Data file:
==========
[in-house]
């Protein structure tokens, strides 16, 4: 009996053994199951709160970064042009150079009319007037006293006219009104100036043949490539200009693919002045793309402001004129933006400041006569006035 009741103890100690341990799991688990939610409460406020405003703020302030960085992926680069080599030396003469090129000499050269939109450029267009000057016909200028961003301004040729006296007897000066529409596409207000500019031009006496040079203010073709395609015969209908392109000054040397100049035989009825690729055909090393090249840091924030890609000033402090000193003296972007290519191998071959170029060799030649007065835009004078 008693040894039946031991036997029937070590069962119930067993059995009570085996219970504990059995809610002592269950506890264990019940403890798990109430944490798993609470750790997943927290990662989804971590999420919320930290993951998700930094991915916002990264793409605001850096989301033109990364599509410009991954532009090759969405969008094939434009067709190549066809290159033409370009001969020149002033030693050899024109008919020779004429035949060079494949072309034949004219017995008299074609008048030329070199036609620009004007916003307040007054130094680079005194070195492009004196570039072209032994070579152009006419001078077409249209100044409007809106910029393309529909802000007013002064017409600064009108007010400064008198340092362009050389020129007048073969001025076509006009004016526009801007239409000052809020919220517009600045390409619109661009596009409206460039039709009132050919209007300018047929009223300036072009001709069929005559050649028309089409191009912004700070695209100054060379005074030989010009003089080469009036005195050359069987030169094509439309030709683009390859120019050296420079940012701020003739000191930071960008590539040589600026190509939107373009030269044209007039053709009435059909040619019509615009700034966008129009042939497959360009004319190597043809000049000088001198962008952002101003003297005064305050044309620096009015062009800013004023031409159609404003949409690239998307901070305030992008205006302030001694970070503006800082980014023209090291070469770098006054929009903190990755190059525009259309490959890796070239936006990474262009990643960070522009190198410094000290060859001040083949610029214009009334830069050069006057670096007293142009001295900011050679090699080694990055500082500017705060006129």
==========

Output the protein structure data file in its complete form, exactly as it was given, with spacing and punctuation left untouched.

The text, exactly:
[in-house]
């Protein structure tokens, strides 16, 4: 009996053994199951709160970064042009150079009319007037006293006219009104100036043949490539200009693919002045793309402001004129933006400041006569006035 009741103890100690341990799991688990939610409460406020405003703020302030960085992926680069080599030396003469090129000499050269939109450029267009000057016909200028961003301004040729006296007897000066529409596409207000500019031009006496040079203010073709395609015969209908392109000054040397100049035989009825690729055909090393090249840091924030890609000033402090000193003296972007290519191998071959170029060799030649007065835009004078 008693040894039946031991036997029937070590069962119930067993059995009570085996219970504990059995809610002592269950506890264990019940403890798990109430944490798993609470750790997943927290990662989804971590999420919320930290993951998700930094991915916002990264793409605001850096989301033109990364599509410009991954532009090759969405969008094939434009067709190549066809290159033409370009001969020149002033030693050899024109008919020779004429035949060079494949072309034949004219017995008299074609008048030329070199036609620009004007916003307040007054130094680079005194070195492009004196570039072209032994070579152009006419001078077409249209100044409007809106910029393309529909802000007013002064017409600064009108007010400064008198340092362009050389020129007048073969001025076509006009004016526009801007239409000052809020919220517009600045390409619109661009596009409206460039039709009132050919209007300018047929009223300036072009001709069929005559050649028309089409191009912004700070695209100054060379005074030989010009003089080469009036005195050359069987030169094509439309030709683009390859120019050296420079940012701020003739000191930071960008590539040589600026190509939107373009030269044209007039053709009435059909040619019509615009700034966008129009042939497959360009004319190597043809000049000088001198962008952002101003003297005064305050044309620096009015062009800013004023031409159609404003949409690239998307901070305030992008205006302030001694970070503006800082980014023209090291070469770098006054929009903190990755190059525009259309490959890796070239936006990474262009990643960070522009190198410094000290060859001040083949610029214009009334830069050069006057670096007293142009001295900011050679090699080694990055500082500017705060006129």